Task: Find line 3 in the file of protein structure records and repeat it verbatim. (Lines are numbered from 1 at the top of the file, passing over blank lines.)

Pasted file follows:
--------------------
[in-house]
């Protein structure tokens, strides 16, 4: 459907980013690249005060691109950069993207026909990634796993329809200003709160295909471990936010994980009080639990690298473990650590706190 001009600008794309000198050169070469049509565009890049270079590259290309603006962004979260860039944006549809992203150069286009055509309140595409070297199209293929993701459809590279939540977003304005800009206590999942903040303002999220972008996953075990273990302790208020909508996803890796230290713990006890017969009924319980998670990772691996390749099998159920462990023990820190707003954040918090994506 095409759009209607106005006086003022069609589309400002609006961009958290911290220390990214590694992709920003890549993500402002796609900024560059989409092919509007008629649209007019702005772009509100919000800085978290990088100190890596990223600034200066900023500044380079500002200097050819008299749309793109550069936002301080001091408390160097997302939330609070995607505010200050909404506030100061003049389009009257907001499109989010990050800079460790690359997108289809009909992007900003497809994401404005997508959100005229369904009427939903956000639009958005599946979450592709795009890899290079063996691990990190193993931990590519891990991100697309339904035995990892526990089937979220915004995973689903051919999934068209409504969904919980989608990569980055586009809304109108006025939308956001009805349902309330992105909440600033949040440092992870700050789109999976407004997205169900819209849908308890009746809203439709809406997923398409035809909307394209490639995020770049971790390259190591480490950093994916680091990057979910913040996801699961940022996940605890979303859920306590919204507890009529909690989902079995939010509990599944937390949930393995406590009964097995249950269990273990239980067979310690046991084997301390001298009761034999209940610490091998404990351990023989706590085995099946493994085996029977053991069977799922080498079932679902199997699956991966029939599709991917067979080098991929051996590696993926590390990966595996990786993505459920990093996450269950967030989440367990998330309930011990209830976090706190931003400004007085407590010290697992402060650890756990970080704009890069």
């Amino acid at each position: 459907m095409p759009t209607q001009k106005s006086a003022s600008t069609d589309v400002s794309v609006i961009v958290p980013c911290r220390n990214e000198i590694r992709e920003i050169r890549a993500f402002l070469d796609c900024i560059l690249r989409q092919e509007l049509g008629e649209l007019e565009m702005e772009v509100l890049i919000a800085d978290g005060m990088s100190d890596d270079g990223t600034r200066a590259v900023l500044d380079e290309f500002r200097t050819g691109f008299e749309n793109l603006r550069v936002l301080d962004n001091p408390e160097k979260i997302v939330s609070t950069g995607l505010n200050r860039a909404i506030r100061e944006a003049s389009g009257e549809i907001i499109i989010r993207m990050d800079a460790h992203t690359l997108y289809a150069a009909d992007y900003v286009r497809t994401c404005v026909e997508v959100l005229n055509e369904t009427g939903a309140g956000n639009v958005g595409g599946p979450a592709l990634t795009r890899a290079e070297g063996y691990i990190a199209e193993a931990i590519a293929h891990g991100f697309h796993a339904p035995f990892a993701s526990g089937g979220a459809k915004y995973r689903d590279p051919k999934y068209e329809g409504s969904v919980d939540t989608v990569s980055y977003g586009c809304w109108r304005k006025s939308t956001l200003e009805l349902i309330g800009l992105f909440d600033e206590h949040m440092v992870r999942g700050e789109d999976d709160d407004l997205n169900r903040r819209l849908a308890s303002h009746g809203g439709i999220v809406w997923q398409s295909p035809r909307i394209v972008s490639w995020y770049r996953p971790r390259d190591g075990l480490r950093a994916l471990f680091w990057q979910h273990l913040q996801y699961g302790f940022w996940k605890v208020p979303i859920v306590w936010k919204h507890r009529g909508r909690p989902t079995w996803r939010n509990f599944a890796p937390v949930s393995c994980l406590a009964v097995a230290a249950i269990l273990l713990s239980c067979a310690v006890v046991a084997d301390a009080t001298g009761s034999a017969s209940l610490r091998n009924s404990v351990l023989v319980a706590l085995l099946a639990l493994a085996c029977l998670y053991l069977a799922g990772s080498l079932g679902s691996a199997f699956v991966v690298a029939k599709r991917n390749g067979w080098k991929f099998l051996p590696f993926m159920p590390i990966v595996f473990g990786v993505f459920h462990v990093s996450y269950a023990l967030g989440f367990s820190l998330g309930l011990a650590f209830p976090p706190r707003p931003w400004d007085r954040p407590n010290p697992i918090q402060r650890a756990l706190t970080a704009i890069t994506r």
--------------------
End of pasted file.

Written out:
């Amino acid at each position: 459907m095409p759009t209607q001009k106005s006086a003022s600008t069609d589309v400002s794309v609006i961009v958290p980013c911290r220390n990214e000198i590694r992709e920003i050169r890549a993500f402002l070469d796609c900024i560059l690249r989409q092919e509007l049509g008629e649209l007019e565009m702005e772009v509100l890049i919000a800085d978290g005060m990088s100190d890596d270079g990223t600034r200066a590259v900023l500044d380079e290309f500002r200097t050819g691109f008299e749309n793109l603006r550069v936002l301080d962004n001091p408390e160097k979260i997302v939330s609070t950069g995607l505010n200050r860039a909404i506030r100061e944006a003049s389009g009257e549809i907001i499109i989010r993207m990050d800079a460790h992203t690359l997108y289809a150069a009909d992007y900003v286009r497809t994401c404005v026909e997508v959100l005229n055509e369904t009427g939903a309140g956000n639009v958005g595409g599946p979450a592709l990634t795009r890899a290079e070297g063996y691990i990190a199209e193993a931990i590519a293929h891990g991100f697309h796993a339904p035995f990892a993701s526990g089937g979220a459809k915004y995973r689903d590279p051919k999934y068209e329809g409504s969904v919980d939540t989608v990569s980055y977003g586009c809304w109108r304005k006025s939308t956001l200003e009805l349902i309330g800009l992105f909440d600033e206590h949040m440092v992870r999942g700050e789109d999976d709160d407004l997205n169900r903040r819209l849908a308890s303002h009746g809203g439709i999220v809406w997923q398409s295909p035809r909307i394209v972008s490639w995020y770049r996953p971790r390259d190591g075990l480490r950093a994916l471990f680091w990057q979910h273990l913040q996801y699961g302790f940022w996940k605890v208020p979303i859920v306590w936010k919204h507890r009529g909508r909690p989902t079995w996803r939010n509990f599944a890796p937390v949930s393995c994980l406590a009964v097995a230290a249950i269990l273990l713990s239980c067979a310690v006890v046991a084997d301390a009080t001298g009761s034999a017969s209940l610490r091998n009924s404990v351990l023989v319980a706590l085995l099946a639990l493994a085996c029977l998670y053991l069977a799922g990772s080498l079932g679902s691996a199997f699956v991966v690298a029939k599709r991917n390749g067979w080098k991929f099998l051996p590696f993926m159920p590390i990966v595996f473990g990786v993505f459920h462990v990093s996450y269950a023990l967030g989440f367990s820190l998330g309930l011990a650590f209830p976090p706190r707003p931003w400004d007085r954040p407590n010290p697992i918090q402060r650890a756990l706190t970080a704009i890069t994506r």